Our arrival (hubby and I) a little over a week ago in Spiddal, Connemara, County Galway was greeted by warm sunshine along with a gentle breeze blowing in from the Atlantic Ocean. It seemed summer had finally arrived on Ireland's West Coast.
(Above: View over Spiddal Quay, Connemara, County Galway)
Not too much has changed in Spiddal since our first visit exactly thirty seven years ago when we, along with a group of friends (most of whom we still meet up with fairly regularly for a few scoops) arrived in Spiddal in the lashings of rain looking for a suitable field to pitch our tents. Oh! those were the days when slogging it was the only way we knew for none of us even had the price of B&B accommodation let alone possessed a car!
(Above: Sunrise over Spiddal Quay, Connemara, County Galway)
Another area we visited was Carraroe. In 1972 we spent a wonderful week there with friends this time in more upwardly mobile accommodation, a caravan!
(Above: Rugged Landscape, Carna, Connemara, County Galway)
Of all the locations we visited the one place I was really eager to see again was Clifden, Connemara's largest town. Again, back in 1972, we spent a week there long before the developers were given the go-ahead by greedy politicians to build structures not in keeping with the surrounding landscape.
Walking down Clifden's main street brought back the memories of all those years ago but something was not quite the same. It didn't take too long to realise that what was ruining the street was the car parking on both sides. Every inch of road space was packed with high-sided SUVS and vans making it impossible to enjoy what is left of a one-time beautiful, easy-going thoroughfare.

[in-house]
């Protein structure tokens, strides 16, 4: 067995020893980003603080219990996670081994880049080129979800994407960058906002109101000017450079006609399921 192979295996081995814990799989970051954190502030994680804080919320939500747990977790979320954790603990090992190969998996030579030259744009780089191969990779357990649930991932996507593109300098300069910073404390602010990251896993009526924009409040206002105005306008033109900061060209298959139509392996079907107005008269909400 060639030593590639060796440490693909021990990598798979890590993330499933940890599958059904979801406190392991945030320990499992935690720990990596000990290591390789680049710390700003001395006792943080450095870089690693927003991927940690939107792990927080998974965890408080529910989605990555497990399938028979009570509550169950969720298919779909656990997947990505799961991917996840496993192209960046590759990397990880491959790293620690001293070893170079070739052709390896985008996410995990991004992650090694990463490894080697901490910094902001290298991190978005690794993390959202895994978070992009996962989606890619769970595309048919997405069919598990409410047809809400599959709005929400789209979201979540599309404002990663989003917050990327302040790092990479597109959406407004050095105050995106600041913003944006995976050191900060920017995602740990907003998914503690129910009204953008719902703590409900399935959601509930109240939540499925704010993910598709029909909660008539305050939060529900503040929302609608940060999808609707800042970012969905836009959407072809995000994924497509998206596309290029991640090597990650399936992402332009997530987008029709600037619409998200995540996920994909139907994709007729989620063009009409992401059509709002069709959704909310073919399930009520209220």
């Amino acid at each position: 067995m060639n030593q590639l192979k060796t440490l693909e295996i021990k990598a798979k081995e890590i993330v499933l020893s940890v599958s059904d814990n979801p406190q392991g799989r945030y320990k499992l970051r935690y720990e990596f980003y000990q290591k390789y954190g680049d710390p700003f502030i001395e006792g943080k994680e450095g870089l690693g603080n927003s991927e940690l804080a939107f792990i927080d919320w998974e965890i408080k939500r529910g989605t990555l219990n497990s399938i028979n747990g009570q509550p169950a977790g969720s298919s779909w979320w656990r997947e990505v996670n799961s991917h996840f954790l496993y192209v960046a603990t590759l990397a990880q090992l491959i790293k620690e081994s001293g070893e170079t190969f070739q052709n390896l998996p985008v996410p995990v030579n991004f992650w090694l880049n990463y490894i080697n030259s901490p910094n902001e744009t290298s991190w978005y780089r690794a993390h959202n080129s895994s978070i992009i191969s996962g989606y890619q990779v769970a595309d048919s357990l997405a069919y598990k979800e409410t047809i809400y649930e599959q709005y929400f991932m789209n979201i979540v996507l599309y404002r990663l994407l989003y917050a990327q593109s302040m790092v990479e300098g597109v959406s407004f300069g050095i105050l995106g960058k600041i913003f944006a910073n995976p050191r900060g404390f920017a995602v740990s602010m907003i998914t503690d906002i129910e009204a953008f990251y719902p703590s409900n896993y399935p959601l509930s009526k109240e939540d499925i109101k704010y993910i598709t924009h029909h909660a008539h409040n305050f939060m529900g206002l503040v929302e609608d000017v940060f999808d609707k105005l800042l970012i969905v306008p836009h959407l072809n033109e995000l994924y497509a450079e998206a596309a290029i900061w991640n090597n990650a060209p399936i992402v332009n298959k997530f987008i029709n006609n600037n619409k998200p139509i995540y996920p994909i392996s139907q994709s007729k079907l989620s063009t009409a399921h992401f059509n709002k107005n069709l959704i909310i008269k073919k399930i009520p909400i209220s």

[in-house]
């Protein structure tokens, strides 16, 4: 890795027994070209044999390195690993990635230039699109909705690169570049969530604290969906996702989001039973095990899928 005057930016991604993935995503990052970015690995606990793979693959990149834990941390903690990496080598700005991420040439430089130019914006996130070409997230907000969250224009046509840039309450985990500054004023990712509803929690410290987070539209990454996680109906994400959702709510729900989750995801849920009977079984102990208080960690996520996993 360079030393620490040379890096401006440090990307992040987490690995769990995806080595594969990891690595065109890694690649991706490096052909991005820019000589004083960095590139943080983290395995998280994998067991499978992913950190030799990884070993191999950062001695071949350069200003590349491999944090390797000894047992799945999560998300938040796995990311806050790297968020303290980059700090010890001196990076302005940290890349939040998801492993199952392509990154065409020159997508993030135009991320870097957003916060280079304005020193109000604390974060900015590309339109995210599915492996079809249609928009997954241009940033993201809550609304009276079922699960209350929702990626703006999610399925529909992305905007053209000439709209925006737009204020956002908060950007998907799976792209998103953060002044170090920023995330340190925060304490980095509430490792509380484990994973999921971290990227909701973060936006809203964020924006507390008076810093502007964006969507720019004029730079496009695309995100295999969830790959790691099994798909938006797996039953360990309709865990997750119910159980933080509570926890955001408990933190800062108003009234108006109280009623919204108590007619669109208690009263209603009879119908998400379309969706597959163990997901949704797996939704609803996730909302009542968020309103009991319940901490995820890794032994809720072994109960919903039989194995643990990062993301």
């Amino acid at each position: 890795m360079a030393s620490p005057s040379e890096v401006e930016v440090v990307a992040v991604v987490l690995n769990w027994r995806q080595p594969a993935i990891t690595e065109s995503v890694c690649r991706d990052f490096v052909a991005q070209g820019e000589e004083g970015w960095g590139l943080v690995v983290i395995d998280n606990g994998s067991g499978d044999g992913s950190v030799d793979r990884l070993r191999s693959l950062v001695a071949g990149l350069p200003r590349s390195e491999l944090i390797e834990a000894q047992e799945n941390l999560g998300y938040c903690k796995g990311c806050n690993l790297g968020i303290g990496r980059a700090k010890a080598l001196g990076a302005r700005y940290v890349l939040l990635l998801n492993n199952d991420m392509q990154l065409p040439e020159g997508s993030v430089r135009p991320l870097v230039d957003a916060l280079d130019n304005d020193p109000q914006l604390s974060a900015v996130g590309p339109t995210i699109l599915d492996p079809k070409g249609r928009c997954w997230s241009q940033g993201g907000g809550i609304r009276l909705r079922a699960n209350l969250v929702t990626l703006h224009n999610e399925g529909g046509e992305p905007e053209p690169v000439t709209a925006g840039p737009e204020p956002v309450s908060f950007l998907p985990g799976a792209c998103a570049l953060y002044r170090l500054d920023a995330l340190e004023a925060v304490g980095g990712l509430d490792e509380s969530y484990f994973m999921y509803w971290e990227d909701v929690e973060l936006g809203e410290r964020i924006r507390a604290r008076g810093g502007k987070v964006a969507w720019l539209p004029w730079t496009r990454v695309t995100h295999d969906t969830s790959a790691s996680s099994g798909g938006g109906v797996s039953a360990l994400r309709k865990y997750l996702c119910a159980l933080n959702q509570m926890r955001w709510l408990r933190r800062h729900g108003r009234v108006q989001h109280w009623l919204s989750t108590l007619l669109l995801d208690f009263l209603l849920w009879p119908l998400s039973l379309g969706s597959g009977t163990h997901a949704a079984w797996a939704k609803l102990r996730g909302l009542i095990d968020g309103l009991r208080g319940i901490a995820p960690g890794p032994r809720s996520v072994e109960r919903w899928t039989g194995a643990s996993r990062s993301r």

[Above: Main Street, Clifden, Connemara (www.travelireland.org)]
Times change and populations increase but that's no reason to forfeit the beauty of an area when all that is needed is some good common sense planning. I was heartbroken to discover that the holiday chalets (where we spent that wonderful week in 1972) with the remains of the old railway station building in the background have all been replaced by a shopping complex and apartments. If I had been in charge of planning my main requirement would have been that all those buildings be just two storey in height with similiar brickwork. I'm amazed the Galway County Council didn't insist on it but then I'm no expert on such things.
(Above: Holiday Chalets/Railway Station Building in background, Clifden 1972)
(Above: Beach Road towards Clifden, August 1972)
(Above: Another view from Beach Road towards Clifden, August 1972)
Overall, development disasters apart, we had a most enjoyable holiday in one of Ireland's most scenic locations and to add to the joy we were blessed with five continuous days of glorious sunshine, almost unheard of in these parts. Hopefully we won't wait another thirty seven years to return.